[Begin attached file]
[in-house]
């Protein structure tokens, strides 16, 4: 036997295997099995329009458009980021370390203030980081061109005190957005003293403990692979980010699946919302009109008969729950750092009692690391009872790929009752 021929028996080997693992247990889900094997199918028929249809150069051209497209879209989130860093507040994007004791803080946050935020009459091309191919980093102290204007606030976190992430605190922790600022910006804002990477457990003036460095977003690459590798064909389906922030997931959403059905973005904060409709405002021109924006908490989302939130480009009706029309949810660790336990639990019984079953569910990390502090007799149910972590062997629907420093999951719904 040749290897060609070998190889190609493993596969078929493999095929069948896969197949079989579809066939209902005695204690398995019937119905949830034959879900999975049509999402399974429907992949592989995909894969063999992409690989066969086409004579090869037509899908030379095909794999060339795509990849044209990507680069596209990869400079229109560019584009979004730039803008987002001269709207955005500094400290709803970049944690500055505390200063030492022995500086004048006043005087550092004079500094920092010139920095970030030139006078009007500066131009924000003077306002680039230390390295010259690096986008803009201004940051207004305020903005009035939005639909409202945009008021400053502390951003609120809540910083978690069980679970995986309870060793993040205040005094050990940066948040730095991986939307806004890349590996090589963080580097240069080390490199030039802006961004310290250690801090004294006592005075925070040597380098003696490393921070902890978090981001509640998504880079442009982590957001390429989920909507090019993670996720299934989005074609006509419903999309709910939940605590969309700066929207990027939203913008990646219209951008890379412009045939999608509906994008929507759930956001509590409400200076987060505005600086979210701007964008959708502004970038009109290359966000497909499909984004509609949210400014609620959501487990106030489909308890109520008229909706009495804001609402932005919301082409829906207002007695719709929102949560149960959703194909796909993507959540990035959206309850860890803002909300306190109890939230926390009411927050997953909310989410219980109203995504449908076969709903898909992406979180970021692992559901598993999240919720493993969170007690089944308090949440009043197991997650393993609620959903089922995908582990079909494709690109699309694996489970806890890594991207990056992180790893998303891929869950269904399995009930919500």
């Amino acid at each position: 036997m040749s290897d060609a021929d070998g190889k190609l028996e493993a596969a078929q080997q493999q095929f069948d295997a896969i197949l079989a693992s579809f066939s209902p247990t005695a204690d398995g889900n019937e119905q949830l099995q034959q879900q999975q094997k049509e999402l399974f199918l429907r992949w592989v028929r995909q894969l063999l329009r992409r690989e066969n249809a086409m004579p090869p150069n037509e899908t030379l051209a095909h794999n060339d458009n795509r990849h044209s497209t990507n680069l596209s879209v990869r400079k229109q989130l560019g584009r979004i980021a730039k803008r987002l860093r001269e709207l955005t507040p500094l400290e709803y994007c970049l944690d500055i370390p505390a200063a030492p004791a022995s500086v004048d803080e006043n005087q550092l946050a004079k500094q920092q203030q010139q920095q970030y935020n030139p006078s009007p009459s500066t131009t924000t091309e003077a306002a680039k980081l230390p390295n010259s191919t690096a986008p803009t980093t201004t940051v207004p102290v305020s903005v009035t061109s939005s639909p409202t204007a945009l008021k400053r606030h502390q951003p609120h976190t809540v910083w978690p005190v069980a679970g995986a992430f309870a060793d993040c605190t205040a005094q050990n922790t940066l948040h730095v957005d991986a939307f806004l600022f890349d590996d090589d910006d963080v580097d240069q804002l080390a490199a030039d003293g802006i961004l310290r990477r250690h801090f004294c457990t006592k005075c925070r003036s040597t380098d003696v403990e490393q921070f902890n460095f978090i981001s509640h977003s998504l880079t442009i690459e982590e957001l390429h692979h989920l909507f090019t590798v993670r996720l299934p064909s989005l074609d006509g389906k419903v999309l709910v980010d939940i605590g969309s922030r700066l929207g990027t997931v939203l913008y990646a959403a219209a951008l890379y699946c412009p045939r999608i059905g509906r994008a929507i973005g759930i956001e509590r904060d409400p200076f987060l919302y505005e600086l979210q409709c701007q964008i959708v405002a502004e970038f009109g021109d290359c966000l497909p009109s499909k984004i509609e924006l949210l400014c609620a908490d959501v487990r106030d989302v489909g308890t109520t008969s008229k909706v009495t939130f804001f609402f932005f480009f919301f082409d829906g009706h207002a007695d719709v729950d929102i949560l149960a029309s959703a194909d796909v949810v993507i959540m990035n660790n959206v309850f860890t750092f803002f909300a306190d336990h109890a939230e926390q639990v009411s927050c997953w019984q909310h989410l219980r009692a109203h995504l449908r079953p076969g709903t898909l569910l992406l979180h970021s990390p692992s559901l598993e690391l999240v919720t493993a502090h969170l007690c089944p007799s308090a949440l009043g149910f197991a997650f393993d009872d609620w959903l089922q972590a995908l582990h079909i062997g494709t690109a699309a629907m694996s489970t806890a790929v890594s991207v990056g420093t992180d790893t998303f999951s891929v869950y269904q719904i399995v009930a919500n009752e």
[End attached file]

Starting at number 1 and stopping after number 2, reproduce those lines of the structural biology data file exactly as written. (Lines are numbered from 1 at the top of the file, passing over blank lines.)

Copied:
[in-house]
């Protein structure tokens, strides 16, 4: 036997295997099995329009458009980021370390203030980081061109005190957005003293403990692979980010699946919302009109008969729950750092009692690391009872790929009752 021929028996080997693992247990889900094997199918028929249809150069051209497209879209989130860093507040994007004791803080946050935020009459091309191919980093102290204007606030976190992430605190922790600022910006804002990477457990003036460095977003690459590798064909389906922030997931959403059905973005904060409709405002021109924006908490989302939130480009009706029309949810660790336990639990019984079953569910990390502090007799149910972590062997629907420093999951719904 040749290897060609070998190889190609493993596969078929493999095929069948896969197949079989579809066939209902005695204690398995019937119905949830034959879900999975049509999402399974429907992949592989995909894969063999992409690989066969086409004579090869037509899908030379095909794999060339795509990849044209990507680069596209990869400079229109560019584009979004730039803008987002001269709207955005500094400290709803970049944690500055505390200063030492022995500086004048006043005087550092004079500094920092010139920095970030030139006078009007500066131009924000003077306002680039230390390295010259690096986008803009201004940051207004305020903005009035939005639909409202945009008021400053502390951003609120809540910083978690069980679970995986309870060793993040205040005094050990940066948040730095991986939307806004890349590996090589963080580097240069080390490199030039802006961004310290250690801090004294006592005075925070040597380098003696490393921070902890978090981001509640998504880079442009982590957001390429989920909507090019993670996720299934989005074609006509419903999309709910939940605590969309700066929207990027939203913008990646219209951008890379412009045939999608509906994008929507759930956001509590409400200076987060505005600086979210701007964008959708502004970038009109290359966000497909499909984004509609949210400014609620959501487990106030489909308890109520008229909706009495804001609402932005919301082409829906207002007695719709929102949560149960959703194909796909993507959540990035959206309850860890803002909300306190109890939230926390009411927050997953909310989410219980109203995504449908076969709903898909992406979180970021692992559901598993999240919720493993969170007690089944308090949440009043197991997650393993609620959903089922995908582990079909494709690109699309694996489970806890890594991207990056992180790893998303891929869950269904399995009930919500």